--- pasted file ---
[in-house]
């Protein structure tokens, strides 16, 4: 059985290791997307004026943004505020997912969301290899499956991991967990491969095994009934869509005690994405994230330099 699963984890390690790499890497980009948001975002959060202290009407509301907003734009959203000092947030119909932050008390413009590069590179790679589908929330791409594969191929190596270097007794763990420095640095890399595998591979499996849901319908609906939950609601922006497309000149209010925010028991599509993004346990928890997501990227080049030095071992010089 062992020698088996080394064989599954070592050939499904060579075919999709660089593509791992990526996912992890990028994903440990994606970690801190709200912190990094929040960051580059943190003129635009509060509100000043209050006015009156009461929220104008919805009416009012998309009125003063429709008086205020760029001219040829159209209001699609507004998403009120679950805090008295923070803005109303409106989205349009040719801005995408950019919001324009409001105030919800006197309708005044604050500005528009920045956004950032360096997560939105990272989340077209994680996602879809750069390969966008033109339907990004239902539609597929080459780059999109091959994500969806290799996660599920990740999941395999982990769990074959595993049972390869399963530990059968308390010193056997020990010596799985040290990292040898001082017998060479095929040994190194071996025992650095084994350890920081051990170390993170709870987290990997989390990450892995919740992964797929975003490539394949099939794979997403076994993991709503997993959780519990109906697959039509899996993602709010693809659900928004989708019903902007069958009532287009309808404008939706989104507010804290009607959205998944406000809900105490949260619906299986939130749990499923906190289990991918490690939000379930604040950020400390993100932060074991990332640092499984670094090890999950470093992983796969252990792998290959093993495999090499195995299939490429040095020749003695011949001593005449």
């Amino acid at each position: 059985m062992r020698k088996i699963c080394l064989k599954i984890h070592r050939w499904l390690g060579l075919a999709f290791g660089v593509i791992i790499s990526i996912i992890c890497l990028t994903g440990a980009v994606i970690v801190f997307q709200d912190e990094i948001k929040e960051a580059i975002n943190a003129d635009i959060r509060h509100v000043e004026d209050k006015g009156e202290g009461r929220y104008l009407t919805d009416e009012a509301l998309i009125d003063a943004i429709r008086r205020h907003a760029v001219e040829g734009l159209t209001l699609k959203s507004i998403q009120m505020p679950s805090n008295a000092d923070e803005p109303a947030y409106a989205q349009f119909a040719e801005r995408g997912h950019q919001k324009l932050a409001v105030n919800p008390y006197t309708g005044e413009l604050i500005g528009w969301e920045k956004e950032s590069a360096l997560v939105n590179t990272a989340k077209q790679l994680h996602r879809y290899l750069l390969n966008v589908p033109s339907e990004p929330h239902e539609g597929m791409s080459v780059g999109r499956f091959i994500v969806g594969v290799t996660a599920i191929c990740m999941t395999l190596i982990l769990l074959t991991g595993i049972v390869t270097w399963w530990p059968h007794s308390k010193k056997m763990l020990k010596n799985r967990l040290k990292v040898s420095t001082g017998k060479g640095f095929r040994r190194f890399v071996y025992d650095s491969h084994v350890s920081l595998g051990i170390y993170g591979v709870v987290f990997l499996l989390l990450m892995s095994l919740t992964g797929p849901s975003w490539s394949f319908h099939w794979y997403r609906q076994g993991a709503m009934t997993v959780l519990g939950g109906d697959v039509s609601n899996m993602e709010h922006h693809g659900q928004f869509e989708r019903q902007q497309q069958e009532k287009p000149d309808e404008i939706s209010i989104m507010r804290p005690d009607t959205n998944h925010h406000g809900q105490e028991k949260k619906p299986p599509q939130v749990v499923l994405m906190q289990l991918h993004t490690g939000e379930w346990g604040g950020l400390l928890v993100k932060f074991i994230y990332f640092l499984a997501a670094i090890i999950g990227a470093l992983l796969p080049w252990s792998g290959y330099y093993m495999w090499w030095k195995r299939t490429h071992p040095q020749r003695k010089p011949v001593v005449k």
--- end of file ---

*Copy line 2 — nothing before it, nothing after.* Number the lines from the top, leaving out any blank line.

């Protein structure tokens, strides 16, 4: 059985290791997307004026943004505020997912969301290899499956991991967990491969095994009934869509005690994405994230330099 699963984890390690790499890497980009948001975002959060202290009407509301907003734009959203000092947030119909932050008390413009590069590179790679589908929330791409594969191929190596270097007794763990420095640095890399595998591979499996849901319908609906939950609601922006497309000149209010925010028991599509993004346990928890997501990227080049030095071992010089 062992020698088996080394064989599954070592050939499904060579075919999709660089593509791992990526996912992890990028994903440990994606970690801190709200912190990094929040960051580059943190003129635009509060509100000043209050006015009156009461929220104008919805009416009012998309009125003063429709008086205020760029001219040829159209209001699609507004998403009120679950805090008295923070803005109303409106989205349009040719801005995408950019919001324009409001105030919800006197309708005044604050500005528009920045956004950032360096997560939105990272989340077209994680996602879809750069390969966008033109339907990004239902539609597929080459780059999109091959994500969806290799996660599920990740999941395999982990769990074959595993049972390869399963530990059968308390010193056997020990010596799985040290990292040898001082017998060479095929040994190194071996025992650095084994350890920081051990170390993170709870987290990997989390990450892995919740992964797929975003490539394949099939794979997403076994993991709503997993959780519990109906697959039509899996993602709010693809659900928004989708019903902007069958009532287009309808404008939706989104507010804290009607959205998944406000809900105490949260619906299986939130749990499923906190289990991918490690939000379930604040950020400390993100932060074991990332640092499984670094090890999950470093992983796969252990792998290959093993495999090499195995299939490429040095020749003695011949001593005449």